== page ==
Incident at Muc Wa


It's been a long time since I enjoyed a project so much! The ebook of Cowboy: The Interpreter Who Became a Soldier, a Warlord, and One More Casualty of Our War in Vietnam will be released on May 1, and the print edition should be along at about the same time. I met Cowboy (born Y Kdruin Mlo, grew up as Philippe Drouin, and changed his first name to "Philip" when the Americans came along) in June 1964. I used him as a character in Incident at Muc Wa, a role reprised by Evan Kim in the movie version, Go Tell the Spartans. More recently I began to wonder where Cowboy had come from and what had become of him. It turned out to be a fascinating story, and one that in many ways could stand as a parable of what we call the Vietnam War but Vietnamese know as "the American War." The book is a small one but is, I think, a great read: check it out at

Anthony Fokker was a rather dislikeable young man who built and flew his own airplane just five years after the Wright Brothers built and flew theirs. Though he was Dutch, that was in Germany, where he'd been sent to train as an auto mechanic. Always with an eye to the main chance, Fokker not only stayed in Germany when it went to war but became a citizen in order to sell warplanes to the German air force. His "three-decker" fighter was one of the best of its generation, and he topped off his work on the wrong side of the First World War by building the first warplane whose pilot could fire a machinegun through the whirling propeller without hitting it. Postwar, he quickly reclaimed his Dutch citizenship and headed for the United States. Altogether, I found him a rather sleazy character, who managed to survive the Crash and the Great Depression as a multi-millionaire, though after coming to the New World, he never again designed a really successful airplane. Available now for release on April 3. Published by Smithsonian Books, which oddly prices the Kindle edition in the same range as the hardcover, sigh. When will they realize that an ebook just doesn't have the same value as a book you can put on the shelf, loan to a friend, or donate to the library?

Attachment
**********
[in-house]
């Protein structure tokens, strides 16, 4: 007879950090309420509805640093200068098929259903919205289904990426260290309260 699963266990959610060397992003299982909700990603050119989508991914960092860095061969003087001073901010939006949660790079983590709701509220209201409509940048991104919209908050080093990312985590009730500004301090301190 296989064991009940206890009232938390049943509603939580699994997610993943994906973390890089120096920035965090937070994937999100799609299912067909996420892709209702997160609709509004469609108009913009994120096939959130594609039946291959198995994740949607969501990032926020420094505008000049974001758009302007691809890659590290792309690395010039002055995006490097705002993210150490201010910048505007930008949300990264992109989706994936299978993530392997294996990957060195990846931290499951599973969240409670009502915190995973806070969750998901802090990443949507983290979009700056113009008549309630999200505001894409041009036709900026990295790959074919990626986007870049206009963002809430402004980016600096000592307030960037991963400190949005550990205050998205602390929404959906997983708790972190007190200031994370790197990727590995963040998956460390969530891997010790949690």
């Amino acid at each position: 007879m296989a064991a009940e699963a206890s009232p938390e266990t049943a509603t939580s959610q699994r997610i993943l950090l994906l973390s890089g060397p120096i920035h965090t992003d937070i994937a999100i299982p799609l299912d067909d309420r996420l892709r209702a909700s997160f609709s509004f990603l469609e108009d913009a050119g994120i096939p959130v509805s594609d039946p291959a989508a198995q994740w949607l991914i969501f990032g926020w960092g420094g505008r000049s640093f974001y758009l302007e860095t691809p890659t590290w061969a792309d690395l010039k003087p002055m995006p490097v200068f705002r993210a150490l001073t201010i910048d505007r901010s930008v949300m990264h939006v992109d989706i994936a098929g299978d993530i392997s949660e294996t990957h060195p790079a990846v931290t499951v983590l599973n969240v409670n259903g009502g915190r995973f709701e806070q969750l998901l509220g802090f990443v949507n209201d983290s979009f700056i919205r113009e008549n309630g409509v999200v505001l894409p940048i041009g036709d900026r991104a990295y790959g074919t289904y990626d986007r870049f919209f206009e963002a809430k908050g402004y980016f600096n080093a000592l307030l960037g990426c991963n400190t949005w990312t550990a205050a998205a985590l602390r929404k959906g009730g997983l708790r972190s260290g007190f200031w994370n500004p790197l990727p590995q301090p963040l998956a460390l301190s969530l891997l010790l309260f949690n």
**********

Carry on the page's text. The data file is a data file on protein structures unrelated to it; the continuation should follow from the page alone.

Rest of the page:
Darkest Hour is a great flick that the better class of film critic seems to dislike for all the wrong reasons. Never mind that Gary Oldman, who is six years younger than Winston Churchill in 1940, is made up to look like a man twenty years older; never mind that the prime minister never rode the Underground, let alone took advice from a ten-year-old; never mind that the Dunkirk flotilla wasn't really his idea, but that of Admiral Ramsey at Dover Castle.... I could go on, but it's not the myths that bother the reviewers, but the fact that Churchill is offered up as someone for us to admire! That a crusty old reactionary should be admirable, in the era of Donald Trump, apparently sticks in the throat of the Good People. The Motion Picture Academy finessed the problem by giving the Best Picture award to a fish story, while handing an Oscar to Gary Oldman, as if it were he that made the movie, rather than the other way around. Blue skies! — Dan Ford

Flying Tigers
revised and updated

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Daniel Ford's books:

The Greater America: An Epic Journey Through a Vibrant New Country (Ralph Paine)
Flying Tigers: Claire Chennault & His American Volunteers, 1941-1942
Tales of the Flying Tigers (think of it as a lengthy appendix to the history)
Poland's Daughter: How I Learned About Love, War, and Exile
Michael's War: A Story of the Irish Republican Army
The Lady and the Tigers (Olga Greenlaw)
The Only War We've Got: Early Days in South Vietnam
Remains: A Story of the Flying Tigers
Incident at Muc Wa: A Story of the Vietnam War
Glen Edwards: Diary of a Bomber Pilot
A Vision So Noble: John Boyd, the OODA Loop, and America's War on Terror
The Country Northward: A Hiker's Journal

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Posted April 2018. Websites © 1997-2018 Daniel Ford. All rights reserved.